Smart Tech: The Great Resignation

businessperson walking out of a door with exit sign on wall, representing his resignation

Lasting impacts on a recovering industry

“I’m pretty sure my AV guy is stoned.”

Ever since my wife found her way into our industry a couple of years ago, there’s been a lot more “shop talk” in our daily communications, especially when she’s on the road with her education events. Most of the time, it’s a text message asking me a PPT question or double-checking something she’s hearing from her on-site AV team. It’s been kind of fun seeing her learn all the things you start to take for granted when you’ve been in the industry for a while: “So, how do you get people back into the room when they’re on a break?”

What hasn’t been fun? The level of AV techs she’s been getting on her shows more and more regularly, including the one mentioned in the text message above. And it’s not just her. I’m hearing from people all over the world that the quality of technicians has been down across the board.

For the most part, we’re talking about inexperience, not apathy or incompetence. Long before the “Great Resignation,” I’ve been on shows where a tech had to be removed because they most likely had been drinking or smoking pot on the job, so it can absolutely happen on any event in any location. Instead, it very much seems like we’re feeling the pinch of the brain drain so many of us feared was going to hit the industry as we brought in-person events back in the mix.

Jack of All Trades, Master of Some

illustration of silhouetted man with ten hands holding ten tools

Most of us had heard the news that hotel and venue staffing was going to be stretched incredibly thin. Those of us who traveled a bit during the pandemic had already seen things like housekeeping incredibly scaled back, fewer servers in hotel bars and restaurants, and an unusual amount of “hands-on” work coming from managers when it came to room setup.

Read MoreThe Intersection of Event Tech and Design

Similarly, I’d heard many anecdotal stories of audiovisual technicians that had simply “moved on” when the pandemic hit, choosing retirement or to head into different, more stable jobs—jobs with regular hours and benefits. Between my wife’s events, and my now having been on-site for a few myself, I can definitely say it’s a trend. Most of the AV teams are short-staffed.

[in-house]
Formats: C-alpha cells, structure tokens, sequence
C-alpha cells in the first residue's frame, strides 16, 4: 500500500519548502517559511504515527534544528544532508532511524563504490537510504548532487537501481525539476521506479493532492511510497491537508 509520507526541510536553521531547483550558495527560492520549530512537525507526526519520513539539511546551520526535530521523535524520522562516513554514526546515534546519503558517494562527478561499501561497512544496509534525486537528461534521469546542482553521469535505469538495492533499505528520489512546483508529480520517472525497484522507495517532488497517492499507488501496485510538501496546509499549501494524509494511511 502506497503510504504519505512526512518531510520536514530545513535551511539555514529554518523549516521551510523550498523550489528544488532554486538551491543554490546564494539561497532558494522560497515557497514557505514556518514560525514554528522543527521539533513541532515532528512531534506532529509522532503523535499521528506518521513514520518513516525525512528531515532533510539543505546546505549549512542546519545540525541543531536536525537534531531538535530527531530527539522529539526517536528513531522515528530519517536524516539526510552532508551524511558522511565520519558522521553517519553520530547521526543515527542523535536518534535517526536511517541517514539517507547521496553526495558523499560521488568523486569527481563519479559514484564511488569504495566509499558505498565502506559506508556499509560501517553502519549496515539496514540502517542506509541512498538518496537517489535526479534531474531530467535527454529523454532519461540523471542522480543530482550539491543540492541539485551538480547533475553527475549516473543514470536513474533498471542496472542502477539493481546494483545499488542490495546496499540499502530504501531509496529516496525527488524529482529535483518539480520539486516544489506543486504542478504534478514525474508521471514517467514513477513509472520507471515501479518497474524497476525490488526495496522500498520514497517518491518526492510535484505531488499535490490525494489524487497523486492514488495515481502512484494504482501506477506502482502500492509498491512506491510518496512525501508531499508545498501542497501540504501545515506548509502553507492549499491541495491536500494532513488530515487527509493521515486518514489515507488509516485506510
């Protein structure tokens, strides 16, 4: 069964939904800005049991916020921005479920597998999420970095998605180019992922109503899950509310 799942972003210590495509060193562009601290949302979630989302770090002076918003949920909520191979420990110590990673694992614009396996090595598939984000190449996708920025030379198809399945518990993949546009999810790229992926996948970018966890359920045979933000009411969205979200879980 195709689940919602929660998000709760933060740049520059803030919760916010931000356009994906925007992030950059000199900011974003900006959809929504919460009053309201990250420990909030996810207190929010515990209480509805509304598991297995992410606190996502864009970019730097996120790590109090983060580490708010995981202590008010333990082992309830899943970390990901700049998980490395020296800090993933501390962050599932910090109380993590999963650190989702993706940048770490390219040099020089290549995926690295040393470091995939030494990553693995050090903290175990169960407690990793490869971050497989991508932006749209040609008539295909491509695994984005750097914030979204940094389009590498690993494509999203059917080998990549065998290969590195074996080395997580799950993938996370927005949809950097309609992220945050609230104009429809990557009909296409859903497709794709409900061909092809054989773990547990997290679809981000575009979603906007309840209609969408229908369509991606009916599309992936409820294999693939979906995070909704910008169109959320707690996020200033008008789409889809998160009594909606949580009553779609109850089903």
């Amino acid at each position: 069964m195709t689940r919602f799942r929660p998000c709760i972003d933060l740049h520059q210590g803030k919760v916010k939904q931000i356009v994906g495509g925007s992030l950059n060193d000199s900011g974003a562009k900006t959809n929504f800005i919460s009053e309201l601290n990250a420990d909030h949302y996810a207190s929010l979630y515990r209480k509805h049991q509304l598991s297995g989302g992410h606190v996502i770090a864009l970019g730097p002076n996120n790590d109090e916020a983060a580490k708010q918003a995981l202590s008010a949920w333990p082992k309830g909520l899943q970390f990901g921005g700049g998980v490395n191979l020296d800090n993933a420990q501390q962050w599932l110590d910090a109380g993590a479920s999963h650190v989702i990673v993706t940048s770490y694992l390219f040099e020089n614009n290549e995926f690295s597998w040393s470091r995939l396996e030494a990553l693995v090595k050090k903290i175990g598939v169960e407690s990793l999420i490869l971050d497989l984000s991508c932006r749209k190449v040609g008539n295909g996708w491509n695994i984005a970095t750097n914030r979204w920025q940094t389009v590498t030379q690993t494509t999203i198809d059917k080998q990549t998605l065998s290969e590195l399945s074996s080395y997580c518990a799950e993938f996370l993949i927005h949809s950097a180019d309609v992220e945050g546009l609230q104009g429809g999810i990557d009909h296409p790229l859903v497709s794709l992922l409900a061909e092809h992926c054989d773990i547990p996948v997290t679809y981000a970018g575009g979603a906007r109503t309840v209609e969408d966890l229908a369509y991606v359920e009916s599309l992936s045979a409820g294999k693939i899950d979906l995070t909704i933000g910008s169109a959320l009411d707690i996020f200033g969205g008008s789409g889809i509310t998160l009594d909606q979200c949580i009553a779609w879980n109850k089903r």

Much like the managers stepping in to give a hand setting the room, the AV techs that are still around are often managers, salespeople, or technicians being asked to lend a hand in areas other than their specialties. What you wind up with is someone who’s probably a very good audio technician being asked to set up and run projectors and video switchers. At the same time, wage increases have attracted new people to the industry that may have never considered it—that’s great! But adding in inexperienced staff with those “out of their depth” is not a great combination for technical perfection.

green sticky note that says I quitGrace Notes, Sour Notes

So, how do we deal with these staffing issues, especially since they could be a problem for the near- to mid-future? Step one is to reset our, and our attendees’, expectations. On one of my programs, the planning team warned their attendees in their pre-event communications that service at the venue might not be what they’re used to, but encouraged people to tip generously in order to support the hospitality workers they’re exposed to.

I now travel with a playing-card deck of Starbucks and Amazon gift cards, rewarding even the slightest glimmer of good service or a job well done. In this column and elsewhere, I’ve recommended people try to show a little “grace” toward these inexperienced workers.